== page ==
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We AB tested having a sticky add to cart button (sticky won)

7 months ago from , Conversion Strategist at GrowthRock.co

I'll be honest, my personal opinion is that a sticky add to cart button on ecommerce sites makes it feel like the site is trying too hard or being too pushy, but the data was pretty convincing in this case that sticky = higher conversion rate. Figured this could be useful when you're discussing this with bosses/clients.

https://growthrock.co/sticky-add-to-cart-button-example/

Has anyone else tested sticky/fixed buttons like this? Curious if there is data showing non-sticky performing better.

13 comments

  • Aaron Wears Many HatsAaron Wears Many Hats, 7 months ago

    I kind of feel it borderlines on being a dark pattern, but hey, dark patters net conversions :P

    (tbh, it's not really a dark pattern at all, but personally I kind of agree that the behavior feels pushy. If it increases sales though then it's gotta be counted as a win I suppose!)

    3 points
  • A. N.A. N., 7 months ago

    Well, first of all, the article is just a business promotion trying to sell some AB test. "Note: If you’d like to run AB tests like this to help increase your ecommerce site’s conversion rate, you can learn about working with us here."

    Secondly, it's very obvious that the user would click more on something that they can actually see rather than something they don't, how they are supposed to click on a button that can't see.

    Stick on mobile should be mandatory, generally speaking of course.

    1 point
  • Abdullah SahinAbdullah Sahin, 7 months ago

    Thank you.

    1 point
  • Jakub LinowskiJakub Linowski, 7 months ago

    Awesome work! We have 4 test results in favor of this pattern over at https://goodui.org/patterns/41/ - predicting a positive outcome. :) I would love to include your test result to strengthen the predictive power of this pattern even further.

    0 points
  • Gabriel Sturk, 7 months ago

    We already knew that the conversion increase when the add to cart's being visible above the fold. And now some of the largest ecoms in Sweden are changing over to sticky add to cart buttons so I'm convinced it's the right way to go!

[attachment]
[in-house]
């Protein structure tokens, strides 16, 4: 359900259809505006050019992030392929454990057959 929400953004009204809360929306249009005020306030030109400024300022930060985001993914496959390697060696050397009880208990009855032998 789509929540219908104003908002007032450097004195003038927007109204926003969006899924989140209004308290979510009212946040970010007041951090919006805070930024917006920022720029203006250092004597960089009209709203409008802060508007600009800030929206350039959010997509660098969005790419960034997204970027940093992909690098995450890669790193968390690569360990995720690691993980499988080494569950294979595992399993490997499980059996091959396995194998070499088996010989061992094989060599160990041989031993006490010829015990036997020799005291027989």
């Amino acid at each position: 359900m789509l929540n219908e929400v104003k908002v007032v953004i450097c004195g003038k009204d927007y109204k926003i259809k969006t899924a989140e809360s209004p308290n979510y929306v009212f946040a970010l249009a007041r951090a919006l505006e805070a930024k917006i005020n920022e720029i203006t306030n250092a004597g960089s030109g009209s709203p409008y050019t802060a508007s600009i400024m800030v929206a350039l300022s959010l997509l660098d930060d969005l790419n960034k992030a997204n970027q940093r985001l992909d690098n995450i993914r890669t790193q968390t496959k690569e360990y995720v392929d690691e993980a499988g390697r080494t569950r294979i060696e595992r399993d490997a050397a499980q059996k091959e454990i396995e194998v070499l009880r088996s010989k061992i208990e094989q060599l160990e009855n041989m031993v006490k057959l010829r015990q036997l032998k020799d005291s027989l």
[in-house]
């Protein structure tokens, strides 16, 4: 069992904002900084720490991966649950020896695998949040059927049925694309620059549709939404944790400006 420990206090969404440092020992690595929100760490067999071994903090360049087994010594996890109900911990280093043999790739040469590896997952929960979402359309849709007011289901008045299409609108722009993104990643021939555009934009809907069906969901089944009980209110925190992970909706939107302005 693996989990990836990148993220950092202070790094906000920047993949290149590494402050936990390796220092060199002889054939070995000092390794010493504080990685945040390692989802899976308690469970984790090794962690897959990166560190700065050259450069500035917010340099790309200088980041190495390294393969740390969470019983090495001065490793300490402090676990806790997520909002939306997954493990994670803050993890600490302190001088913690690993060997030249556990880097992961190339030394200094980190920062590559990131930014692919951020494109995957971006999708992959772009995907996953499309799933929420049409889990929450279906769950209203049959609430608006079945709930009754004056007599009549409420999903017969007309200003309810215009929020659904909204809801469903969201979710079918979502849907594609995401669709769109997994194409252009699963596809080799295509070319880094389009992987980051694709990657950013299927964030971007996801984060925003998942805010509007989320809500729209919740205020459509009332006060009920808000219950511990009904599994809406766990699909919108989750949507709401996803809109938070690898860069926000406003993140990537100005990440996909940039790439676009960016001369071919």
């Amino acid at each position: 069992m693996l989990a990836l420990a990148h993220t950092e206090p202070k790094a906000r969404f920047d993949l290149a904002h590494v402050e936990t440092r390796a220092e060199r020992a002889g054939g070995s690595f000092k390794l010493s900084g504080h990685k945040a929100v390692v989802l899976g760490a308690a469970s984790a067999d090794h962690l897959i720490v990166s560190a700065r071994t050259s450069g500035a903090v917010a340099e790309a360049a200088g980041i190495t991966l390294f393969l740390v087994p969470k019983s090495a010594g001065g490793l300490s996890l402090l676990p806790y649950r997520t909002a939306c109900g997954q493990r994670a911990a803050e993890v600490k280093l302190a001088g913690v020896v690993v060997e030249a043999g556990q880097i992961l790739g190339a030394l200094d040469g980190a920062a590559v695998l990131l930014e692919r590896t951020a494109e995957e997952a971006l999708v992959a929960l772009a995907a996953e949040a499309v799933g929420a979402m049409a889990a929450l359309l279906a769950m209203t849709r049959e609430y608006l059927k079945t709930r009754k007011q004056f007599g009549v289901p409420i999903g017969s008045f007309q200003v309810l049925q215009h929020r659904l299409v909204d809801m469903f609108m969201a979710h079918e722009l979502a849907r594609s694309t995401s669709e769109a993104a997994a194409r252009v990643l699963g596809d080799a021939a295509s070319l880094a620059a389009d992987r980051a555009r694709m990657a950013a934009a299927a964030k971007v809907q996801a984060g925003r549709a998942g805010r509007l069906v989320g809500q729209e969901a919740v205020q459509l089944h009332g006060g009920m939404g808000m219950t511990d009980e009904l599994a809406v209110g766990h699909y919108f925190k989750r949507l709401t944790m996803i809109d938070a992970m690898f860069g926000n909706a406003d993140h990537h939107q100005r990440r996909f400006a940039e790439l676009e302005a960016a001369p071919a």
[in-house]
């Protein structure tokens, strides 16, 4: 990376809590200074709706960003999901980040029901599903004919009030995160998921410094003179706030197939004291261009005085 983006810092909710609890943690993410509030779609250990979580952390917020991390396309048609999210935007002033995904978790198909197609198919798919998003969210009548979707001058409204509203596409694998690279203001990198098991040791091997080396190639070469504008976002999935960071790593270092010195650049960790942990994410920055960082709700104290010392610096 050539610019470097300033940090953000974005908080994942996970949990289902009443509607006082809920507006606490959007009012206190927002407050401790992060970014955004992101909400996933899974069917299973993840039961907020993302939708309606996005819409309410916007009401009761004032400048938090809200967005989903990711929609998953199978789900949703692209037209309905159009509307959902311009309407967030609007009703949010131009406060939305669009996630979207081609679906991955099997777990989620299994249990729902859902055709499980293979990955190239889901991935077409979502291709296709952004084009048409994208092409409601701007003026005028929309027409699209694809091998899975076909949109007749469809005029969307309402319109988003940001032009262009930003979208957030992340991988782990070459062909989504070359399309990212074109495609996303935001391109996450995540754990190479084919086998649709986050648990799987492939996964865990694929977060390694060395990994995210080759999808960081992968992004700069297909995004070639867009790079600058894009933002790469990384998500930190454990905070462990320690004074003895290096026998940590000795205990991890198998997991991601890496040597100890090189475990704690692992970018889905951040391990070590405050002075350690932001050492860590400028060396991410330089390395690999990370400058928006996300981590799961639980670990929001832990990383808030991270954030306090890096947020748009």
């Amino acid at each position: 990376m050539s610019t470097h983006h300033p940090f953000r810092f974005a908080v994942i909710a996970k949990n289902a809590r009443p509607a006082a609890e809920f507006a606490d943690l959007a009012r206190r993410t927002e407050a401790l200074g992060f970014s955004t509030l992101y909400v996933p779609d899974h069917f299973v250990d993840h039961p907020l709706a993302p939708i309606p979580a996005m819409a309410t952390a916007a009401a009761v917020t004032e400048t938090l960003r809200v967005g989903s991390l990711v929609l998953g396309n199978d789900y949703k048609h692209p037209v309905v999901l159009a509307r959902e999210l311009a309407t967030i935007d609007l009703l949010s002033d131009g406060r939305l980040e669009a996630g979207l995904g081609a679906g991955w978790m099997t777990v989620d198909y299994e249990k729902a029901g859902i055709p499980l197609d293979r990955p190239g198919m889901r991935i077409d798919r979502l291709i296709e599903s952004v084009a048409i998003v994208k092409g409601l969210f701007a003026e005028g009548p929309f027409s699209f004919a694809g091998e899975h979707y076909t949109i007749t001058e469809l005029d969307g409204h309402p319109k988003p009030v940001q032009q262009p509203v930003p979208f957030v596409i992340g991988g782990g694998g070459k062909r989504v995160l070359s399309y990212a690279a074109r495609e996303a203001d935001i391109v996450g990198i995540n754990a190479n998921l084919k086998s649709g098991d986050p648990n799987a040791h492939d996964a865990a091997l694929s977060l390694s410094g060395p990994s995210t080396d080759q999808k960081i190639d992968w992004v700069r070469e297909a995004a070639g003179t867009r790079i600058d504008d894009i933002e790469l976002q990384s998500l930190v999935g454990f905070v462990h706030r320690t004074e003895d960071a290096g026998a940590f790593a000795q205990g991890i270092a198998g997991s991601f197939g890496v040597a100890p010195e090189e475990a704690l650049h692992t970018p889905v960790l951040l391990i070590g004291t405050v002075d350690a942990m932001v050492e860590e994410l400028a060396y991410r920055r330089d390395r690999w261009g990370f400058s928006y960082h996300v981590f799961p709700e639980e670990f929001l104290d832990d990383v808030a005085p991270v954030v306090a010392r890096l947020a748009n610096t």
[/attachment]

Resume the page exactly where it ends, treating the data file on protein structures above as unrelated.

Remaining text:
0 points
  • Patrick Marx, 7 months ago

    We're currently redesign our shop and are arguing about whether a sticky add to cart button is too pushy, hopefully this article will help us find a solution. Thanks for sharing, Devesh!

    0 points
  • Steven Lamar, 7 months ago

    Gee who would have thought... I am either the smartest designer in the world or everyone else is overthinking everything about design now a days. Yeah no shit when you show the CTA as the user scrolls they would be more likely to click on the button and hopefully make a purchase. This is probably do to them having a better understanding of what they are purchasing through the information they gathered on the page.

    I get so tired of these design blog posts stating obvious shit. Maybe I should start doing it so I can become design internet famous, and finally people will look at me and go, "Wow he really knows what he is talking about doesn't he."

    -12 points
    • Gabriel Sturk, 7 months ago

      Even though I agree with you you're being a bit harsh. It's not close to being the standard yet, so there will of course be a lot of findings still.

      1 point
      • A B, 7 months ago

        Case studies, such as this, can help to support our own ideas and suggestions to those who have less natural insight into UI/UX improvement. I have found this to be especially true with external clients or internal managers outside of product or design.

        You can put a good case forward with your own insights, backing that up with additional research and findings can really help propel that forward. It helps to build trust.

        So obvious stuff can be useful stuff.

        1 point
    • Devesh Khanal, 7 months ago

      It’s not obvious at all. We have tested other sticky CTAs that absolutely did not help. There are a lot more subtleties (as I felt we discussed responsibly and honestly in the article) than just “CTA visible = good” to whether this works or not like the brand, the product, the page. For example if you had a sticky CTA on Ferrari’s website would it get more people to drop $100k on a car? Probably not. They aren’t deciding to purchase on a whim.

      4 points
      • Gavin McFarlandGavin McFarland, 7 months ago

        I agree. We tested sticky CTA's and they have a negative lift, but then we tested with a smaller sticky footer and it had a really big positive lift overall. The subtlest of things can make a real difference.

        0 points
    • Kevin Stachura, 7 months ago

      You must mean that you assume that they would be more likely to click on the button. We test assumptions, as they could be right or wrong. Which is basically the sentiment of the entire article here.

      1 point
    • Ricky SalsberryRicky Salsberry, 7 months ago

      Hell, why validate anything! Just ask this guy.

      0 points